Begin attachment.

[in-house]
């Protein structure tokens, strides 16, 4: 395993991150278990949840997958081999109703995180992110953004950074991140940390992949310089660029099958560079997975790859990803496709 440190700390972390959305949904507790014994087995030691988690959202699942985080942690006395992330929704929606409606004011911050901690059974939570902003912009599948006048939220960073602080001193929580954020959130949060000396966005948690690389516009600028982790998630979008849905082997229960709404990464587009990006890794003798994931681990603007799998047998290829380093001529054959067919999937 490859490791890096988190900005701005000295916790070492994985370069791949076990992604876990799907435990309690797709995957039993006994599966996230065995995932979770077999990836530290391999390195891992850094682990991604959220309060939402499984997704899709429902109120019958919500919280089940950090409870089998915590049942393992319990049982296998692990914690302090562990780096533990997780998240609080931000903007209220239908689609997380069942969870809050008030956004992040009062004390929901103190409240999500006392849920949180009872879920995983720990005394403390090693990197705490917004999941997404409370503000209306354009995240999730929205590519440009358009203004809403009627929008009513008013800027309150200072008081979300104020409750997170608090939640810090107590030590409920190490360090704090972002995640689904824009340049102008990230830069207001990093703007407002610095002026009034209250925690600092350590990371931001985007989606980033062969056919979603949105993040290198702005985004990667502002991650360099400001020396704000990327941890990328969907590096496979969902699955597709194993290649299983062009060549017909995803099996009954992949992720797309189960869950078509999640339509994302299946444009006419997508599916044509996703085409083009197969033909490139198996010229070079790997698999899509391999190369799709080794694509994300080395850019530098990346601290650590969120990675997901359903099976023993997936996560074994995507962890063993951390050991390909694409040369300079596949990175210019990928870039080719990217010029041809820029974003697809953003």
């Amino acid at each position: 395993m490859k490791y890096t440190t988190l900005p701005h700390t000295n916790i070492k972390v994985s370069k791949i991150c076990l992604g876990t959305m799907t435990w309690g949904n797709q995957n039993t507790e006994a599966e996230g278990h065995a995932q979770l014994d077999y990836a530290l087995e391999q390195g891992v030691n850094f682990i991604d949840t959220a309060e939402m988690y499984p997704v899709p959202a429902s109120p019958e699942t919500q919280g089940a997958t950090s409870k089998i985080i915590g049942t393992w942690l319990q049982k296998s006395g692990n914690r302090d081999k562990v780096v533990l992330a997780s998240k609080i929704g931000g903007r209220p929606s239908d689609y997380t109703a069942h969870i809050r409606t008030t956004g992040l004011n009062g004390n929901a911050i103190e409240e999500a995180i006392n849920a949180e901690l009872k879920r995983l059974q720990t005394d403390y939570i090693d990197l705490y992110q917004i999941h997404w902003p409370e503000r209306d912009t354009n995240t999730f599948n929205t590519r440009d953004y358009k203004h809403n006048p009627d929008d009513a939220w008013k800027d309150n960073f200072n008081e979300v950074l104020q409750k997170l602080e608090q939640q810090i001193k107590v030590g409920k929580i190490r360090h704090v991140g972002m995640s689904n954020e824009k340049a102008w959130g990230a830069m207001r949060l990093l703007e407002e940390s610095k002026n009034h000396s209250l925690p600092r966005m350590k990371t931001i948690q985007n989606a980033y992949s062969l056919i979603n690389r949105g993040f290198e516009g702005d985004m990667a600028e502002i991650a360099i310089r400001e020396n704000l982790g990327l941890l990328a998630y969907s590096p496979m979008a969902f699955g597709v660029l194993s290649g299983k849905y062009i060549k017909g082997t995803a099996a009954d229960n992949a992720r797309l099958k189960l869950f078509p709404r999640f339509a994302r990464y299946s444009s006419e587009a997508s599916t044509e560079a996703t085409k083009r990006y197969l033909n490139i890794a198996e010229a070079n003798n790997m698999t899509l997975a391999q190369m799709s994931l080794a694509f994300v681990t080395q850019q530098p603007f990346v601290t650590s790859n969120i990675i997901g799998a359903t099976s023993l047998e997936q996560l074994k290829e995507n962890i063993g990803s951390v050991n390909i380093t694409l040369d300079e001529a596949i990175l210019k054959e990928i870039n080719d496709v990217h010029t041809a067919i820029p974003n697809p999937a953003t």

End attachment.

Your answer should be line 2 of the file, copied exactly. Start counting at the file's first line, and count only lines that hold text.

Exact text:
């Protein structure tokens, strides 16, 4: 395993991150278990949840997958081999109703995180992110953004950074991140940390992949310089660029099958560079997975790859990803496709 440190700390972390959305949904507790014994087995030691988690959202699942985080942690006395992330929704929606409606004011911050901690059974939570902003912009599948006048939220960073602080001193929580954020959130949060000396966005948690690389516009600028982790998630979008849905082997229960709404990464587009990006890794003798994931681990603007799998047998290829380093001529054959067919999937 490859490791890096988190900005701005000295916790070492994985370069791949076990992604876990799907435990309690797709995957039993006994599966996230065995995932979770077999990836530290391999390195891992850094682990991604959220309060939402499984997704899709429902109120019958919500919280089940950090409870089998915590049942393992319990049982296998692990914690302090562990780096533990997780998240609080931000903007209220239908689609997380069942969870809050008030956004992040009062004390929901103190409240999500006392849920949180009872879920995983720990005394403390090693990197705490917004999941997404409370503000209306354009995240999730929205590519440009358009203004809403009627929008009513008013800027309150200072008081979300104020409750997170608090939640810090107590030590409920190490360090704090972002995640689904824009340049102008990230830069207001990093703007407002610095002026009034209250925690600092350590990371931001985007989606980033062969056919979603949105993040290198702005985004990667502002991650360099400001020396704000990327941890990328969907590096496979969902699955597709194993290649299983062009060549017909995803099996009954992949992720797309189960869950078509999640339509994302299946444009006419997508599916044509996703085409083009197969033909490139198996010229070079790997698999899509391999190369799709080794694509994300080395850019530098990346601290650590969120990675997901359903099976023993997936996560074994995507962890063993951390050991390909694409040369300079596949990175210019990928870039080719990217010029041809820029974003697809953003």